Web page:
Sitting in my own front parlor gazing out the window while drinking my late morning coffee and reading your post…my eyes drift across the landscape of my farm’s south pastures…pausing along the tree line, my eyes delight in the harmony of newly emerging elm leaves colored a bright chartreuse against a pale blue spring sky finally free of winter’s somber clouds. Understand completely how these inspiring colors will give you many days of JOY in the regal parlor of the Cross House, Ross!

  10. Cody H on May 5, 2017 at 3:44 pm

    I actually like the crazy, out of control version, myself. There were a couple that you covered back over that definitely needed to go, but I’m missing that little blue guy peeking out from the top of the baseboard. He was cute!

  11. pk on May 5, 2017 at 3:44 pm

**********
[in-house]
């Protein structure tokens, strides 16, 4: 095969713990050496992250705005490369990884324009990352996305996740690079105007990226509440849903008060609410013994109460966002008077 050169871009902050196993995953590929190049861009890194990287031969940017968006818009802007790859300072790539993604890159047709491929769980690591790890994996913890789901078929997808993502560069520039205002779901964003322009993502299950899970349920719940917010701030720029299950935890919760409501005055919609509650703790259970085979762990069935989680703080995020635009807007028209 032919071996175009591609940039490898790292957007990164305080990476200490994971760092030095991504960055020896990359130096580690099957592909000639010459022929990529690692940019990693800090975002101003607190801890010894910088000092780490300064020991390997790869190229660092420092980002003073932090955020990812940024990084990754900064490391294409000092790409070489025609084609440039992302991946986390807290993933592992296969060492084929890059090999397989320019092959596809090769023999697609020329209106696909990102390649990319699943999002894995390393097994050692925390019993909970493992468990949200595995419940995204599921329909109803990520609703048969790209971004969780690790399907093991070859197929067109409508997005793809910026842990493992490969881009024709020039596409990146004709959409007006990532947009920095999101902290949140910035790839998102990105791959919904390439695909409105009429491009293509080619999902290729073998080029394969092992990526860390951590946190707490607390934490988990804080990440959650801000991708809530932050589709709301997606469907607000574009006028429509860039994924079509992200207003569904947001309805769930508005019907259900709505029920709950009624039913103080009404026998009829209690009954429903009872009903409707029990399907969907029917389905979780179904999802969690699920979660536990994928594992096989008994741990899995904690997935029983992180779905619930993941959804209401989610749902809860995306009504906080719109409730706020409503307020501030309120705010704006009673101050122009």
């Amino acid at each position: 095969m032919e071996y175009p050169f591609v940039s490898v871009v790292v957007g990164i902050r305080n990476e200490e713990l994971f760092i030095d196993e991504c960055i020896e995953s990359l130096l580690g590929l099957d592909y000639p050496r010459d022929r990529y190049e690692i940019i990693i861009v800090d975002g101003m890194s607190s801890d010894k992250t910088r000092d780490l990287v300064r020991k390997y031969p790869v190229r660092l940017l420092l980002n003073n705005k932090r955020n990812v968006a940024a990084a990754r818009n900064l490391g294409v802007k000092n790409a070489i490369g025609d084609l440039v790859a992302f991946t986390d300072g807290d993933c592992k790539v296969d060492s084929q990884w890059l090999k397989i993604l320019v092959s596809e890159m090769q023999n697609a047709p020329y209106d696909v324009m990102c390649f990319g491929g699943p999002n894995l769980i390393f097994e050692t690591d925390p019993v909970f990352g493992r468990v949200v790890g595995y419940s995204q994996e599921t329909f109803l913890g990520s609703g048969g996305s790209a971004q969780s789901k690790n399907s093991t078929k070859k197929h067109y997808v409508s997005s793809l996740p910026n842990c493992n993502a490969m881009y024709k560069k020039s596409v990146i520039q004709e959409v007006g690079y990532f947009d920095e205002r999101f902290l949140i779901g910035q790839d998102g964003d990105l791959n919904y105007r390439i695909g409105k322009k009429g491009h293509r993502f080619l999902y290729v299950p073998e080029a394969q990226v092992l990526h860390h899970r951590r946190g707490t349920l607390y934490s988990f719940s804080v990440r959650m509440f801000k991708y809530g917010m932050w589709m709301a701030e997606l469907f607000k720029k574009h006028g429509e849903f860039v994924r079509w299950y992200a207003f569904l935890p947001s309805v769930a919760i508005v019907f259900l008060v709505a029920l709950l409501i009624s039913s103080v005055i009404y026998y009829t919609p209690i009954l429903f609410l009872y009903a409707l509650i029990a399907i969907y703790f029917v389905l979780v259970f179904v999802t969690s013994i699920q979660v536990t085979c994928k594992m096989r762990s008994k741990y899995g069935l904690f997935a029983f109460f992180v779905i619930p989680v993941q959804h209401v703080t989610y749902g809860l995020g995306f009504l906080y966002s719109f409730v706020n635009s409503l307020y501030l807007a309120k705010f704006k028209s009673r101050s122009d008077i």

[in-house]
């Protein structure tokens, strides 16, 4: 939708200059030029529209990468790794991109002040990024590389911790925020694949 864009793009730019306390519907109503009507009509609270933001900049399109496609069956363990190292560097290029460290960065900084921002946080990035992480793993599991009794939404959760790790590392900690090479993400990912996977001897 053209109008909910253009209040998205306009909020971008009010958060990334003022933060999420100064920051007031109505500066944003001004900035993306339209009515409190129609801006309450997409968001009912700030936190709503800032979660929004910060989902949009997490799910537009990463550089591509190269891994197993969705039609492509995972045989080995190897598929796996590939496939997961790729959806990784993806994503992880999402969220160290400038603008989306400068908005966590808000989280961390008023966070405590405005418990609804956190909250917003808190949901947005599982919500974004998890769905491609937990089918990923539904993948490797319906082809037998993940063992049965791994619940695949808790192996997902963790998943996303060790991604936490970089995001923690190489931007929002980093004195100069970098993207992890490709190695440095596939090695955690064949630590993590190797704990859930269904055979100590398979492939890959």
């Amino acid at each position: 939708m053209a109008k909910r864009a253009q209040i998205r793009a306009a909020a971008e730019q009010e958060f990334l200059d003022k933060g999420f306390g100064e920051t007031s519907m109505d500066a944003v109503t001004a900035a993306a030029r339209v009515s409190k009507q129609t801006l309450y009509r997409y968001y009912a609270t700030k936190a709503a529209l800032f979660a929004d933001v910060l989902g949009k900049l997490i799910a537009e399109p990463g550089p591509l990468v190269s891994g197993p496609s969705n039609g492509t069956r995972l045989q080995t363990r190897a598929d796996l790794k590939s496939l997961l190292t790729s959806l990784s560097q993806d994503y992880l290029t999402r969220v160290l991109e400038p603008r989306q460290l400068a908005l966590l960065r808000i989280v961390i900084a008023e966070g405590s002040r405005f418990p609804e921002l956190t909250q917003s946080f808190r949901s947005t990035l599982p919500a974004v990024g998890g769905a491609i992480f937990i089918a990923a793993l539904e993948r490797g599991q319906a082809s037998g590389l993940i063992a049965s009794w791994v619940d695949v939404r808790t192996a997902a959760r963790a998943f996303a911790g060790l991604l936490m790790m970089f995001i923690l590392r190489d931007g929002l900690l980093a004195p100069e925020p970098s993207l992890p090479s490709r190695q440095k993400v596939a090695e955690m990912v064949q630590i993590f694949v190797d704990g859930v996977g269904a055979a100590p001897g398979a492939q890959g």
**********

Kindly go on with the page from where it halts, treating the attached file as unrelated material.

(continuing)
Ross,
    I just love how you have brought the walls to life!
    Your vibrant and daring palette choice ( that very weird signature chartreuse of yours) is so unexpected and works so well against the wood and stained glass. The metallics add elegance and mystery-and you handled the stenciling so well with the stippled variagated tones.

    I always feel that a room dictates to what it wants to say and of course, also reflects the person who lives there.
    This masterful combination of lyrical stencils and jubilant color reflects your brilliance, uniqueness, humor, eye for detail and perfection.
    Well done! It’s looking glorious!

  12. joanne on May 6, 2017 at 10:55 am

    I love how they are ‘there’ but not jumping out to get you! It is like jewelry worn well! Accentuating the windows, but not stealing the show!

Leave a Comment





Your email address will NEVER be made public or shared, and you may use a screen name if you wish.